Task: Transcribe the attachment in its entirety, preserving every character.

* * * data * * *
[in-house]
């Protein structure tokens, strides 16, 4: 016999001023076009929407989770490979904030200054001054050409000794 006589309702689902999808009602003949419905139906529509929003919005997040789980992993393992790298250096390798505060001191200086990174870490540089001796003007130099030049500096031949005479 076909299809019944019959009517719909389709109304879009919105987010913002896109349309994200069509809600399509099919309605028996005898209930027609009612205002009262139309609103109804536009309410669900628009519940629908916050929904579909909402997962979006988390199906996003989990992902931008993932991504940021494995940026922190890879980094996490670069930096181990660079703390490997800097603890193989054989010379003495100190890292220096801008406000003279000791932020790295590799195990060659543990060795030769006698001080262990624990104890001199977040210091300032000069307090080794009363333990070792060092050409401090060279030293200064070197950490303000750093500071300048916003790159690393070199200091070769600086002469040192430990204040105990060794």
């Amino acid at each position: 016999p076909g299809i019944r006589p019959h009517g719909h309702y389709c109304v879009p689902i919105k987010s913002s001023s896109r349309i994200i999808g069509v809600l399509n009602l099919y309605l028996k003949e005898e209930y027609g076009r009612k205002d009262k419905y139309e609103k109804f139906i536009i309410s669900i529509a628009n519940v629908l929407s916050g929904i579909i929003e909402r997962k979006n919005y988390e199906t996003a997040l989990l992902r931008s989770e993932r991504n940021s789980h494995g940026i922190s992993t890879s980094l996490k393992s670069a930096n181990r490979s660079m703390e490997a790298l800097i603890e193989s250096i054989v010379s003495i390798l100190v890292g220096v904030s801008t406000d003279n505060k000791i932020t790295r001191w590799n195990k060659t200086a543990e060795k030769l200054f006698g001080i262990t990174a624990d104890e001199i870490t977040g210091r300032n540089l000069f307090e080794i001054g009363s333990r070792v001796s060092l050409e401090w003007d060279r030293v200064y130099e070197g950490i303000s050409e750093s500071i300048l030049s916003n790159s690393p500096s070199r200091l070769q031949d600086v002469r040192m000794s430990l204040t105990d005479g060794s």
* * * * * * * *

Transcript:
[in-house]
């Protein structure tokens, strides 16, 4: 016999001023076009929407989770490979904030200054001054050409000794 006589309702689902999808009602003949419905139906529509929003919005997040789980992993393992790298250096390798505060001191200086990174870490540089001796003007130099030049500096031949005479 076909299809019944019959009517719909389709109304879009919105987010913002896109349309994200069509809600399509099919309605028996005898209930027609009612205002009262139309609103109804536009309410669900628009519940629908916050929904579909909402997962979006988390199906996003989990992902931008993932991504940021494995940026922190890879980094996490670069930096181990660079703390490997800097603890193989054989010379003495100190890292220096801008406000003279000791932020790295590799195990060659543990060795030769006698001080262990624990104890001199977040210091300032000069307090080794009363333990070792060092050409401090060279030293200064070197950490303000750093500071300048916003790159690393070199200091070769600086002469040192430990204040105990060794």
């Amino acid at each position: 016999p076909g299809i019944r006589p019959h009517g719909h309702y389709c109304v879009p689902i919105k987010s913002s001023s896109r349309i994200i999808g069509v809600l399509n009602l099919y309605l028996k003949e005898e209930y027609g076009r009612k205002d009262k419905y139309e609103k109804f139906i536009i309410s669900i529509a628009n519940v629908l929407s916050g929904i579909i929003e909402r997962k979006n919005y988390e199906t996003a997040l989990l992902r931008s989770e993932r991504n940021s789980h494995g940026i922190s992993t890879s980094l996490k393992s670069a930096n181990r490979s660079m703390e490997a790298l800097i603890e193989s250096i054989v010379s003495i390798l100190v890292g220096v904030s801008t406000d003279n505060k000791i932020t790295r001191w590799n195990k060659t200086a543990e060795k030769l200054f006698g001080i262990t990174a624990d104890e001199i870490t977040g210091r300032n540089l000069f307090e080794i001054g009363s333990r070792v001796s060092l050409e401090w003007d060279r030293v200064y130099e070197g950490i303000s050409e750093s500071i300048l030049s916003n790159s690393p500096s070199r200091l070769q031949d600086v002469r040192m000794s430990l204040t105990d005479g060794s």